Lucas Gent

I received my first degree from the University of Manchester (BSc Biology (Hons)). During these 3 three years I developed a love for plant science. I continued my academic progression straight away through a postgraduate Masters program (MSc Plant Science, by Research), also at the University of Manchester. Currently I am a first year PhD candidate at the University of Lancaster. As a member of Professor Brian Forde’s Laboratory I am undertaking some exciting research that we believe will have a major impact on the food security challenge.

Highest Achievement: MSc Plant Science, by research- Distinction

Research areas

Project Title: Using chemical genetics as a tool to explore nitrogen regulatory pathways in wheat development

One aspect of the food security challenge is the need to improve the nitrogen use-efficiency of crops. Currently farmers apply large volumes of nitrogenous fertilisers to the soil, of which only 30-50% is utilised by the crop. In aerobic soils, nitrate, is the main form of nitrogen available to roots. Aside from acting as a nutrient, nitrate is also a signalling molecule with many ‘hormone-like’ properties. These properties are linked to numerous developmental effects that govern many key agronomic traits (e.g. root growth, tillering and flowering time). By fully understanding the signalling role of nitrate, opportunities to modify the relationship between nitrate and development should arise. We will employ a chemical genetics approach, using a library of small molecules in conjunction with a patented micro-phenotyping technique with the aim of identifying novel bioactive molecules that are able to perturb the nitrate signalling pathway in the model plant species, Arabidopsis thaliana. Using these molecules as probes will allow us to gain a better mechanistic understanding of nitrate signalling. Chemical genetics is a powerful approach as it removes many of the complications associated with traditional Mendelian genetics. Chemical probes identified using Arabidopsis thaliana will generally be applicable for manipulating the same processes in wheat.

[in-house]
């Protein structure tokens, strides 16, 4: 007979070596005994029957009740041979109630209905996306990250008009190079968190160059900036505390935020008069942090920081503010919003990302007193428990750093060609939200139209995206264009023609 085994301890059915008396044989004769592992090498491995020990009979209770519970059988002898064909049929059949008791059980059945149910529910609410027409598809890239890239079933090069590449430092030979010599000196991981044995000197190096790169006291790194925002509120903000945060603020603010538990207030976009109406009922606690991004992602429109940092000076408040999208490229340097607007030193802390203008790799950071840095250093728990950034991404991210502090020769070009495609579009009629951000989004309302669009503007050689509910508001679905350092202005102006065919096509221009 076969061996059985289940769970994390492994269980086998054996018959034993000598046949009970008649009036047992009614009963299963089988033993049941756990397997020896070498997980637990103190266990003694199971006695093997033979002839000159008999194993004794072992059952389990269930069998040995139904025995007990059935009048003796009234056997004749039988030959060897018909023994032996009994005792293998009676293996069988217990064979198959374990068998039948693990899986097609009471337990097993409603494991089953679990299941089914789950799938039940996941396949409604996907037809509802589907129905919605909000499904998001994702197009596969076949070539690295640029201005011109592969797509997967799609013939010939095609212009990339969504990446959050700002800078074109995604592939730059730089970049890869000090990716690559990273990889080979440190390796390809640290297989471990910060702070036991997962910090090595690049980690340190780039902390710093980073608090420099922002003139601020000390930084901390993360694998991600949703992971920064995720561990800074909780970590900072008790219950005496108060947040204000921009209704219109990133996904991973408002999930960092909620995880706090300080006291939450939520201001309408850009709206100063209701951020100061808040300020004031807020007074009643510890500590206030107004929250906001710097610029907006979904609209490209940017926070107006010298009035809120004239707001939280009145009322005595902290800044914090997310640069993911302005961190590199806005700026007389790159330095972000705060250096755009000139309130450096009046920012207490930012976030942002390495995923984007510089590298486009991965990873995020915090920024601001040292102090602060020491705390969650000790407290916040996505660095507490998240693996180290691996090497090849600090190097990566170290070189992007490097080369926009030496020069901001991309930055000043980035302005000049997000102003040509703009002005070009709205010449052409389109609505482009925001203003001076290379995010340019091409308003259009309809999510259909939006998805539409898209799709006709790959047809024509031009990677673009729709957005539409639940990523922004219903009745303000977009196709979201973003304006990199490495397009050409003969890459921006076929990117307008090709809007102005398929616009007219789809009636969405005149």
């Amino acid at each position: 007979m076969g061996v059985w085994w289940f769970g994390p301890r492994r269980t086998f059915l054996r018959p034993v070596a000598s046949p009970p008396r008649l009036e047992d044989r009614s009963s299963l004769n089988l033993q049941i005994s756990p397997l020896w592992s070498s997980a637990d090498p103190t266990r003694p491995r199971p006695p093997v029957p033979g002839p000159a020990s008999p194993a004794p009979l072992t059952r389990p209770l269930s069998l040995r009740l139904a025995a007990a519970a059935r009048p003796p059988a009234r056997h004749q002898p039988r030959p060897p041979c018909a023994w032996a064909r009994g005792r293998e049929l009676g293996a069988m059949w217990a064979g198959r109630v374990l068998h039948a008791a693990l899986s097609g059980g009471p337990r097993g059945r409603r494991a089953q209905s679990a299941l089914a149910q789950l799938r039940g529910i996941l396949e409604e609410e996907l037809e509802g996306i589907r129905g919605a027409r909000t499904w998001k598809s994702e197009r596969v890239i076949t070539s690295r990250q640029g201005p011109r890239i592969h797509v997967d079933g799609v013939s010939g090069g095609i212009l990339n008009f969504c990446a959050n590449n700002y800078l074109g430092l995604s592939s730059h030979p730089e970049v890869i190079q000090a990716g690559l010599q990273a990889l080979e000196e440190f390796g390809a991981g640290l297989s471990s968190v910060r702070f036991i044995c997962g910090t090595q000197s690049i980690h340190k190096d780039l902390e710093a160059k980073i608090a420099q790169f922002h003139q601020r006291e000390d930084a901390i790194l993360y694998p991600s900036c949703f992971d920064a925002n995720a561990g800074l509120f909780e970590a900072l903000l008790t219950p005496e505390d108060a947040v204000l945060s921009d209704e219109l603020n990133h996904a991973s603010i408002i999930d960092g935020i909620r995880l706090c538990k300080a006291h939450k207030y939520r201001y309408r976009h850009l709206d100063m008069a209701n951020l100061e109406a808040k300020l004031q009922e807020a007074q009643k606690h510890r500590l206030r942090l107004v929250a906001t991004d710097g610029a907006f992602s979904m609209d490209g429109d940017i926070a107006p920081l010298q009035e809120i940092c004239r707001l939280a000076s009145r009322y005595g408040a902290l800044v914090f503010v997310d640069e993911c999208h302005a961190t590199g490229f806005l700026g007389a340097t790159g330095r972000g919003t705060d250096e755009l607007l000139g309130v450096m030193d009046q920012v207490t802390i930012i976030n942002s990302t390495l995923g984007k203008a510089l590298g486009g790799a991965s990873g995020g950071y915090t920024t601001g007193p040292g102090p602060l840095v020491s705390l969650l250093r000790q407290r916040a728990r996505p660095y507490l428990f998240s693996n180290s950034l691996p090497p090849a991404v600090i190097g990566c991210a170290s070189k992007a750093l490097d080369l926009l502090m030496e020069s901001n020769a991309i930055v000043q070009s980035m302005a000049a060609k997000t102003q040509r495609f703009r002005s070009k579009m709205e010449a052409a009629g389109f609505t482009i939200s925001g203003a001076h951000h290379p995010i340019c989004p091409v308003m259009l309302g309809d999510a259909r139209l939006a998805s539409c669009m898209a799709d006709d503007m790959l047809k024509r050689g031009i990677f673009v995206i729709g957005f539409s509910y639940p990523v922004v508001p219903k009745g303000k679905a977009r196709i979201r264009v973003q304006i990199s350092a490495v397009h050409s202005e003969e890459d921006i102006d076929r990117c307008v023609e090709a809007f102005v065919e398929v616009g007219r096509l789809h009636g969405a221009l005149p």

Contact details:

Email: l.gent@lancaster.ac.uk